I along with many other people believe in a saying that goes:  “what’s a politician’s primary job?  To get reelected!”  Now, maybe it’s that I don’t understand the game, or wouldn’t want to be a player in the game, or just think the game is stupid.  But to me, if I’m in congress to get things done and represent the people, then I should be constantly working on the important legislation of the day, and letting the chips fall where they may.  But let’s look at how the waiting game has been played by looking at the current lame-duck session.

In the last few weeks, there have been votes on bills to extend current tax rates, dont’ ask don’t tell, and the extention of unemployment benefits.  While some politicians (namely Dems) said before the election that they “didn’t have the votes needed to pass (insert legislation here)” before the election, other politicians went on record condemning the action.

Quite frankly, the entire “we have to pass it now or the unemployed will lose their benefits and everyone will get a tax increase” drama was unnecessary.  Regardless of what we heard in the media, are we to believe that there was seriously a concerted effort to hammer out those issues before the election?  I think not.  Both sides sensed blood in the water, and for the side in danger, they didn’t want to put themselves in a worse position.  Don’t want to do anything that might jeopardize the free access to the Congressional spa, do we?

Debt reduction–when cutting spending isn’t really cutting spending

Upon further review of the Debt Commission report that got shot down last week, I found something interesting that most of us don’t even realize.

Budgets in Washington tend to factor in an automatic annual increase in spending.  In other words, every year the amount spent on a given program goes up regardless of necessity–and trust me, we all know that an organization will find a way to spend the money in order to avoid a budget cut.  Anyway, when the debt commission spoke of spending “cuts,” there was outrage from both sides (depending on the program to get the cut).  But it turns out there were smoke and mirrors involved.  The commission did not recommend actual cuts.  What they did recommend was a reduction of the annual budget increases.  In other words, they said “instead of programs x, y, and z getting automatic annual increases of 3%, lets just allow them to increase 2%.”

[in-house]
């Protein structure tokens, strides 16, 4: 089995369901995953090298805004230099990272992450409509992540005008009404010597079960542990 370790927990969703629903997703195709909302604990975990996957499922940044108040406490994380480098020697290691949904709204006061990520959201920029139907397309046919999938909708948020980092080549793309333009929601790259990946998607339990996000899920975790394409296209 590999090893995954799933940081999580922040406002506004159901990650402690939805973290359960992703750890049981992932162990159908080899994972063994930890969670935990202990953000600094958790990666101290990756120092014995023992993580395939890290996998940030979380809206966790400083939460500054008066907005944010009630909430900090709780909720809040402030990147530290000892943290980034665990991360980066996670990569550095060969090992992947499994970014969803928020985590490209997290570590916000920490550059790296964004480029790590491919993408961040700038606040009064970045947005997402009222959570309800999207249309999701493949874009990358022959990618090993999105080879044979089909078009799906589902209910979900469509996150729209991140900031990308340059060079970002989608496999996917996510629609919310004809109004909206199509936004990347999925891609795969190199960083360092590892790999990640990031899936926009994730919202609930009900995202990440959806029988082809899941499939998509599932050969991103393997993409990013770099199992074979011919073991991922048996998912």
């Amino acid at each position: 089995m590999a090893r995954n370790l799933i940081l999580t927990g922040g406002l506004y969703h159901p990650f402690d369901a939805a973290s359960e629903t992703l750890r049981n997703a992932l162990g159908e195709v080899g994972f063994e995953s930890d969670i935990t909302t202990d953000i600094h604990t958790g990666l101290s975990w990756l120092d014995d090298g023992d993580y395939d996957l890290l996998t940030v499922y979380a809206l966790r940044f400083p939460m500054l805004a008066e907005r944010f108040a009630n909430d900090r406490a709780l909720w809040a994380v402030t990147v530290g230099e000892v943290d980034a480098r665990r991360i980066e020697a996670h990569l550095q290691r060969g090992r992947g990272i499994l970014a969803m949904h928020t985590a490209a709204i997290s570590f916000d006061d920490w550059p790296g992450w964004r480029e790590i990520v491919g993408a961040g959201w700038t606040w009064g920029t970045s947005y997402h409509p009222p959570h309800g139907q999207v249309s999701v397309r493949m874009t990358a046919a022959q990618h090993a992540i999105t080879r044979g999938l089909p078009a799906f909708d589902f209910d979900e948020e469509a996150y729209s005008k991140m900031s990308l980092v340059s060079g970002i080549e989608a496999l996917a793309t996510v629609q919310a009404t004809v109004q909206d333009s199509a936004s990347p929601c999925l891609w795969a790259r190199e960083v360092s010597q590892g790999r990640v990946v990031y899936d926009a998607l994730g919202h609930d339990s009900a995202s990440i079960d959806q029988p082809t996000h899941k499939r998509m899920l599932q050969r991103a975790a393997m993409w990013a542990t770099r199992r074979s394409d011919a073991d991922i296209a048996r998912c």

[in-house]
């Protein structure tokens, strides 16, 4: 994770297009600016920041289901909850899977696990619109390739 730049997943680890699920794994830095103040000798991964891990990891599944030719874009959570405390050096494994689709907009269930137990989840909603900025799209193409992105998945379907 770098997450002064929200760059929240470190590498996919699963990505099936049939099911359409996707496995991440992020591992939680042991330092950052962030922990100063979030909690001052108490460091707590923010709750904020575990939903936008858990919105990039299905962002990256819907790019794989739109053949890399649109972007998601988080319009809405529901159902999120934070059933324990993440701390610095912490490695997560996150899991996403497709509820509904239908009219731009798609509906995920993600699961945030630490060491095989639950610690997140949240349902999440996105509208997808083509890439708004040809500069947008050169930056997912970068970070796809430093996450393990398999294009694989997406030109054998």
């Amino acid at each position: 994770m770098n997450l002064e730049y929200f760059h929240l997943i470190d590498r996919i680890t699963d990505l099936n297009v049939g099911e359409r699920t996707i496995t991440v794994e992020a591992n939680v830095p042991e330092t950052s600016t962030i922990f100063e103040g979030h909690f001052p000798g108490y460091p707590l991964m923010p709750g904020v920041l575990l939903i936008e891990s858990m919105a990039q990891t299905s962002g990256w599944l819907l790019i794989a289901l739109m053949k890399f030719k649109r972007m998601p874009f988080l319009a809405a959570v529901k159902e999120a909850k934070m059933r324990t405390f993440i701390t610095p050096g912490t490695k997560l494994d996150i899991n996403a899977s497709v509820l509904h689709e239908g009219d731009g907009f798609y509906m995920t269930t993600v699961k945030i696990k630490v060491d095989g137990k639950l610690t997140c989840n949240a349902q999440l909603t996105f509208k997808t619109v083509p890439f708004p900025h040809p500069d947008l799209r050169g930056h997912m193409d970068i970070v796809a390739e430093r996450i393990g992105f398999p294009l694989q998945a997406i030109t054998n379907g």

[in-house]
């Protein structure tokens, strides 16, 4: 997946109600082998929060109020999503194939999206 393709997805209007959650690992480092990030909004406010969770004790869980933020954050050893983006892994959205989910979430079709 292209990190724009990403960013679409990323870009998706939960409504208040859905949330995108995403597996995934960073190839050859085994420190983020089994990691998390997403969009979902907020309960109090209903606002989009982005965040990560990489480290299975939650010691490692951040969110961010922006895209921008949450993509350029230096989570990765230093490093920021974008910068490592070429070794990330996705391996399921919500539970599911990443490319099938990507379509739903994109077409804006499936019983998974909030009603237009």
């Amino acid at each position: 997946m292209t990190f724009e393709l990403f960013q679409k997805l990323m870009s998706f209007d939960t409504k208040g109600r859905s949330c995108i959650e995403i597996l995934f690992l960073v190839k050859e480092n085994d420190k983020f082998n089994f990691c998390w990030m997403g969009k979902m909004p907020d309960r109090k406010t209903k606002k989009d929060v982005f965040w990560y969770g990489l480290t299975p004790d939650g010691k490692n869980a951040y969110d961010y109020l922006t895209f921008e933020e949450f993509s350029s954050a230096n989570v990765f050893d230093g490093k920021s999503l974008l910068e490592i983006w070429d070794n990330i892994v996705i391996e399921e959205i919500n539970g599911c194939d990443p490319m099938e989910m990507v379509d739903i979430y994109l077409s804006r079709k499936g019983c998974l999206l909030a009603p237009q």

What??

Translation:  they couldn’t find actual spending cuts to be made!  No reductions in spending.  No freezes in spending.  Just a slowdown in growth.  Just wow.

I wish I could operate my home budget the way these folks run Washington!

QuickHit: Charlie Rangel on trial–it could be ugly

Congressional Rep Charles Rangel from NY will be on trial this week on ethics charges.  Rangel has been in Congress for many years, representing his Harlem district.  He has already threatened to walk out due to the fact that he ran out of money to pay his legal team.  Look for this one to be popcorn worthy.

More here: Rangel Ethics Trial Begins

Quack! Quack! The Lame Ducks are here! What to watch for.

No, I’m not talking about all those Canadian Geese that are blocking traffic and crapping all over your lawn.  I’m referring to the “Lame Duck” session of congress.  For the uninitiated, the term refers to the congressional session between the elections and the beginning of the new congressional term, when many of the members of congress are simply biding their time before they are shown the door and replaced.  It’s a time where lots of shenanigans can occur; if you’ve been voted out and you only have a few weeks to “live,” you can vote on some things with no concern as to how it will affect you.

In this case, congressional democrats originally had lots of plans for the session.  Unfortunately, November 2 hit like a category 5 hurricane and messed up their plans.  But no worries, there will be fireworks.  Here is a sample of what to watch for:

  • The biggest issue to be resolved will be the extension (or not) of the Bush Tax Cuts.  Republicans want all of them made permanent.  Democrats want to draw the line at people making $200k/$250k individual/family.  There is talk of a 2 year extension of all cuts, but Obama and Pelosi are holding firm that they want no compromise.  Another compromise by Senator Chuck Shumer (D-NY) popped up over the weekend.  We will see if anyone pays attention.
  • The estate tax, aka the “death tax,” if not addressed, will go from 0% back to its original level of 55%.
  • Funding of the government is currently done via a temporary spending bill.  Congress will have to put in place a new spending bill for the year.  Should be a simple thing, right?  No.  Dems are refusing to accept a Repub proposal to hold spending at 2008 levels to reduce spending.

Other things that may come up include “Don’t Ask Don’t Tell” (which needs to go), the DREAM Act (a little too soon and too controversial right now), and the Alternative Minimum Tax, which could hit a lot more people if nothing is done.